Responsibilities:The undergraduate RA will interview subjects, always together with Professor Rosenfeld. The undergraduate RA will be responsible for transcribing the interviews, and the undergraduate RA, together with professor Rosenfeld, will work on interpreting the interviews.


Social Adaptations of Cancer Patients through the Life course Phase II (Faculty Leader: Karen Cook)

This is a continuing project that examines the patterns of social adaptation of cancer patients at various stages of their lives, including effects on family formation, education, career aspirations, and finances. 

Responsibilities:Undergraduate research assistants will assist in managing and analyzing survey responses.  The graduate student co-investigator on the project will train the research assistants in survey data management and some preliminary analysis.


Care Givers of Cancer Patients (Faculty Leader: Karen Cook)

We will study the care-givers of cancer patients and the effects of care-giving on their relationships, stress levels, health, and other circumstances.

Responsibilities:Undergraduate research assistants will assist in managing and analyzing survey responses.  The graduate student co-investigator on the project will train the research assistants in survey data management and some preliminary analysis.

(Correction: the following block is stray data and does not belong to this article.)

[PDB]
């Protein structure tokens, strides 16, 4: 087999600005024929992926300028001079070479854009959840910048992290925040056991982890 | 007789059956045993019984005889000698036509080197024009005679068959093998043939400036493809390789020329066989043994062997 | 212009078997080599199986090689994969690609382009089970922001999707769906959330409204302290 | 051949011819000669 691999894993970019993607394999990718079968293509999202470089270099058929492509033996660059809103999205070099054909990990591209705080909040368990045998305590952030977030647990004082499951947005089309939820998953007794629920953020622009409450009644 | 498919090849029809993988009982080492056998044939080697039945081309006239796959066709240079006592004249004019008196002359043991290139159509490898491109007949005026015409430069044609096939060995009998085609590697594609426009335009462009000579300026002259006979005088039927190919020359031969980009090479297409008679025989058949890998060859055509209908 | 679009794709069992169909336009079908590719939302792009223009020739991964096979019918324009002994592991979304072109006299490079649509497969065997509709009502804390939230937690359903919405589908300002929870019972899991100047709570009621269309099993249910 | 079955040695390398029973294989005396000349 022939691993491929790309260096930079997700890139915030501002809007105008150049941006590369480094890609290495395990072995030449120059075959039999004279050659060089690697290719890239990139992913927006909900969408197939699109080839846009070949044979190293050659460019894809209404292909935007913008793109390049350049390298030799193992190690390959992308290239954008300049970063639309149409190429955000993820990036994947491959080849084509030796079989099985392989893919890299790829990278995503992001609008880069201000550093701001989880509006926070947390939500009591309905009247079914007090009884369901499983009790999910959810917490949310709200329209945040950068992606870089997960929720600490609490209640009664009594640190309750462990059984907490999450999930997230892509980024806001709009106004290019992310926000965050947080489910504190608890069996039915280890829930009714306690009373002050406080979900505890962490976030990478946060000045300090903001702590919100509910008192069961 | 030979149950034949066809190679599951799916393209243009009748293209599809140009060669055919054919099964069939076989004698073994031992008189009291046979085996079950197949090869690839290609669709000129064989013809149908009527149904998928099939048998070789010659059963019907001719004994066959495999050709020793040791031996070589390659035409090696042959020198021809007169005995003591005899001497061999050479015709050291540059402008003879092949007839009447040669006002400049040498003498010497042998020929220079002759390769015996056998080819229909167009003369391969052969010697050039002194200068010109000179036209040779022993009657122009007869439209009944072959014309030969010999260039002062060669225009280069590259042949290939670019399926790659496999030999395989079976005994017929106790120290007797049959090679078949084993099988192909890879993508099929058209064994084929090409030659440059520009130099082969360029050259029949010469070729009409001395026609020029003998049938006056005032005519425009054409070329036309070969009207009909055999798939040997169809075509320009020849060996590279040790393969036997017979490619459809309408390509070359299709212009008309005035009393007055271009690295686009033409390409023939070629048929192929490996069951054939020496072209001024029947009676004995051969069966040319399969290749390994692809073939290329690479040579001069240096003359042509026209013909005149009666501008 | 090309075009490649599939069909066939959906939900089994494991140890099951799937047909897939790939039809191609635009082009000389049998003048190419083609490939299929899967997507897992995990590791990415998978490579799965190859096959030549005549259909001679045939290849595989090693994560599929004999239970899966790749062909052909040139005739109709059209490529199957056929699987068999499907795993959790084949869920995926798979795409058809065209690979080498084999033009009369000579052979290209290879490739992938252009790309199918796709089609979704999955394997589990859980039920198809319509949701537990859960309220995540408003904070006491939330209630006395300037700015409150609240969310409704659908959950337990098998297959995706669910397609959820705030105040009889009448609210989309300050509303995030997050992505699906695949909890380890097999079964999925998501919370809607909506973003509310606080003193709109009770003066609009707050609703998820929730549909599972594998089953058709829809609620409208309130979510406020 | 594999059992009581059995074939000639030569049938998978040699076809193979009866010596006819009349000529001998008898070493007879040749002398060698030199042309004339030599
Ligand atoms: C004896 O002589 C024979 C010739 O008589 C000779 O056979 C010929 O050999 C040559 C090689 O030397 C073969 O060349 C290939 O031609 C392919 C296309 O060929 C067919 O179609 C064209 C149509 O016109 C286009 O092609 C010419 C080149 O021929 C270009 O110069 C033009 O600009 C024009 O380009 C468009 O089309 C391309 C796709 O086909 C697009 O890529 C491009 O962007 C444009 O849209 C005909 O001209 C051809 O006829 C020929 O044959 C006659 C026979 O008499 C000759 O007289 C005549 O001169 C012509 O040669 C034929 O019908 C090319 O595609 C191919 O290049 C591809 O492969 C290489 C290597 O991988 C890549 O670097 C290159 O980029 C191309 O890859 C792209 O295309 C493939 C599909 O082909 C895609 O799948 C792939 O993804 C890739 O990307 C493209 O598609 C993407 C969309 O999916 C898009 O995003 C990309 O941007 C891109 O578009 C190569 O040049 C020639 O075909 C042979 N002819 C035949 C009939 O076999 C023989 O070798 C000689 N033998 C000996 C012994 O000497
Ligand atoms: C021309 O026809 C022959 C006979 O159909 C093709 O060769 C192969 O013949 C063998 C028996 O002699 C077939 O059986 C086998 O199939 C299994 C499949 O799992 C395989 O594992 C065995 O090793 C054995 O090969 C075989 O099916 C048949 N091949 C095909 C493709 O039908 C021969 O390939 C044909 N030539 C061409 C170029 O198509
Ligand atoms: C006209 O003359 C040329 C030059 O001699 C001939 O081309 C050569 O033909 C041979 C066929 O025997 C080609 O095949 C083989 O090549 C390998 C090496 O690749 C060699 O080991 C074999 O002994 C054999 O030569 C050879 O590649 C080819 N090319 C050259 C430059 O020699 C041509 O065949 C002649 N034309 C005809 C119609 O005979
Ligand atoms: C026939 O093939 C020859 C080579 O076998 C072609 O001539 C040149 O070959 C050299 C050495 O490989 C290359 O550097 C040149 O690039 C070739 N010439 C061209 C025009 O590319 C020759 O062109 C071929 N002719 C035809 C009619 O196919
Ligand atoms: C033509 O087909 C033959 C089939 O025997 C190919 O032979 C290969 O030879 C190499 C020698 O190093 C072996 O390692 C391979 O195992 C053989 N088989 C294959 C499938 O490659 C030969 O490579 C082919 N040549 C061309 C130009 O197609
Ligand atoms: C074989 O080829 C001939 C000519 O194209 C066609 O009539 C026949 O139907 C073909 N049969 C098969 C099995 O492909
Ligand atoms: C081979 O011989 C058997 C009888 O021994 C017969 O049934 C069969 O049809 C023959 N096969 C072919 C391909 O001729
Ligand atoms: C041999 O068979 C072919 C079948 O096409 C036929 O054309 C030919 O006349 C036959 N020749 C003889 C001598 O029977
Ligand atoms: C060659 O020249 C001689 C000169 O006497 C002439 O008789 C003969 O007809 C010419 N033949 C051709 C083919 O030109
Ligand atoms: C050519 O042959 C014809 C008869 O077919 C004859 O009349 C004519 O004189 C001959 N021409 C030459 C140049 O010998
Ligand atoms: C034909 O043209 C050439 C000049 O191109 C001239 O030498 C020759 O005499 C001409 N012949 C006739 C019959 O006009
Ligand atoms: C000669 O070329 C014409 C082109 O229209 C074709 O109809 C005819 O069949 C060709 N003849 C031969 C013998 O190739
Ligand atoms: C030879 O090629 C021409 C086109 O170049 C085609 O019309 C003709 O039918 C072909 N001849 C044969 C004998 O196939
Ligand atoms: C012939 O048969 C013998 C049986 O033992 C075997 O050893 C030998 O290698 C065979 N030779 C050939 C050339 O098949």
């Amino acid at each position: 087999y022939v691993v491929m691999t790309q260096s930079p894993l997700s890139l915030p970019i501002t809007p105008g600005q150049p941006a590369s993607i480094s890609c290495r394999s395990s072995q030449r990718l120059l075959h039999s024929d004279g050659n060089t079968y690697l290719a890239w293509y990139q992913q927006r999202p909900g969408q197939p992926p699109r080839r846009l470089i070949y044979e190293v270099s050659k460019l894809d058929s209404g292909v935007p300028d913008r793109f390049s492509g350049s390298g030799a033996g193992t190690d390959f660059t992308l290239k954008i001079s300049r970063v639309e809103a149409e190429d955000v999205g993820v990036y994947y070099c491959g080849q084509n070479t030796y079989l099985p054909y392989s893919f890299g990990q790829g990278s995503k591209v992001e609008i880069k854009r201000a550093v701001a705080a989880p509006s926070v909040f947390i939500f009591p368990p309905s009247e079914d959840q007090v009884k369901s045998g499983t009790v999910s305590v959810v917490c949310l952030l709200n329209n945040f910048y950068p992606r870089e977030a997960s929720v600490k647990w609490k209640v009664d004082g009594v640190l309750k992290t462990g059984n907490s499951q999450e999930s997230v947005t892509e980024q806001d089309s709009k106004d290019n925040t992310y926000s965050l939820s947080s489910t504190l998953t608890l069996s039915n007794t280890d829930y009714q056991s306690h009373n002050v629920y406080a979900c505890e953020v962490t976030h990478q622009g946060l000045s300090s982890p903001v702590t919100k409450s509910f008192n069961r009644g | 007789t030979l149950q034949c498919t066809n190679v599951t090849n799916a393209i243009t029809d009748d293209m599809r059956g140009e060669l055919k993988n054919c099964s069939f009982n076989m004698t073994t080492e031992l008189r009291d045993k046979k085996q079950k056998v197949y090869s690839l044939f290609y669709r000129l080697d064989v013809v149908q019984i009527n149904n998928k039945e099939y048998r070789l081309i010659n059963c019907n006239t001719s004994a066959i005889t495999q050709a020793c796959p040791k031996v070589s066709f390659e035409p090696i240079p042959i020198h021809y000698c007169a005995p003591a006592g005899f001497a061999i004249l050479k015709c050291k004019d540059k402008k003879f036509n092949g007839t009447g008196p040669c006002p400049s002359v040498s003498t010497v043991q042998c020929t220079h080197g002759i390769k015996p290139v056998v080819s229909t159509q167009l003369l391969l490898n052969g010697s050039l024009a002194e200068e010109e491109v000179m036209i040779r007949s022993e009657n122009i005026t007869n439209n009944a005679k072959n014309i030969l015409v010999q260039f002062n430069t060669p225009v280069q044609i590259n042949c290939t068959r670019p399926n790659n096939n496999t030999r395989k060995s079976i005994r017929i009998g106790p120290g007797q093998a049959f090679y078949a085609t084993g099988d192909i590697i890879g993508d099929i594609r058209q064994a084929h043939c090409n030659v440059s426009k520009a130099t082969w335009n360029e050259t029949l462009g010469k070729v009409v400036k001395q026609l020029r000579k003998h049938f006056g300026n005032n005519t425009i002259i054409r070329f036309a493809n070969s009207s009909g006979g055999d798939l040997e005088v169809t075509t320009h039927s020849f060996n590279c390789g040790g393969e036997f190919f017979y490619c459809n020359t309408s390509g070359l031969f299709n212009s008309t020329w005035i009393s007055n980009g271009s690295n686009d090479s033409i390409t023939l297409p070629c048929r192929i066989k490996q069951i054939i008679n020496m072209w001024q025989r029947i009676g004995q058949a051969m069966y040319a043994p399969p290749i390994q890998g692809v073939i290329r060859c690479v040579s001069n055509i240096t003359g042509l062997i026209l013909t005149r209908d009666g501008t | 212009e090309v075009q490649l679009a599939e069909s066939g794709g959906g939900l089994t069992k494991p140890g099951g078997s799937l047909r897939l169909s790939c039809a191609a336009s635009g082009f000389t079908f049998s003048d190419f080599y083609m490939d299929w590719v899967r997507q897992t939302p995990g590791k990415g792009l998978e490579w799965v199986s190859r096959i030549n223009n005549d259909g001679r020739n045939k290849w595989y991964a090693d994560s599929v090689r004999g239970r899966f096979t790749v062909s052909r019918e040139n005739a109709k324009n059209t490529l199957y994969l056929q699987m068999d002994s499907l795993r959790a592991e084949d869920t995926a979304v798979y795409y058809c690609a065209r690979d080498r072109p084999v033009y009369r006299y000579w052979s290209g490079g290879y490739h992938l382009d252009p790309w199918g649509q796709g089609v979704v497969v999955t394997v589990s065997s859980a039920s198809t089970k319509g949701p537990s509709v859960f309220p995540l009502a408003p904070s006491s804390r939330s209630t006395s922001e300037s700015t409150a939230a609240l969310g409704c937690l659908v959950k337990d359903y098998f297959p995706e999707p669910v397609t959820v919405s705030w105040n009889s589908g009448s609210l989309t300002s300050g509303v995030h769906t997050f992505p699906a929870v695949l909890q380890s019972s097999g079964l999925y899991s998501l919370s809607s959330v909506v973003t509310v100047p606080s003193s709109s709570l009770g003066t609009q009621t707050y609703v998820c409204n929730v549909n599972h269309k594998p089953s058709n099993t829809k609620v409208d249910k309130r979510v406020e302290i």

Trust and Sharing in the new Sharing Economy (Faculty Leader: Karen Cook)

This is a study of trust in the sharing economy focusing on platforms like AirBnB, Uber and other similar companies. This project involves collaboration with researchers in the companies for both data access and analysis of key topics. 

Responsibilities: Undergraduate RAs will collaborate with researchers at the sharing economy companies, and with researchers at Stanford, to build a database on resource sharing.


The Impact of Civilian Review Boards on Deadly Encounters wiht Local Police (Faculty Leader: Susan Olzak)

Recent efforts by the Black Lives Matter movement have prompted policymakers and scholars to consider whether patterns of police violence, crime, and poverty can be countered by establishing police-oversight boards called Civilian Review Boards (CRBs). This project explores the impact of movement activities from 1980 through the present on the establishment of CRBs to see if they affect the rate of civilian deaths in officer-involved shootings. 

Responsibilities: Students will develop detailed histories of each deadly encounter reported in newspapers (archived online by Newsbank, available from Stanford Library) to code all aspects of each event. Students will cross-check these data with the user-supplied archive Fatal Encounters. Students will also explore two other archives of officer-involved deaths, published beginning in 2015, by The Guardian (“The Counted”) and the Washington Post (“Fatal Force”) that each organization has verified. 


Ethnic and Racial Conflict in the Urban U.S., 1995-present (Faculty Leader: Susan Olzak)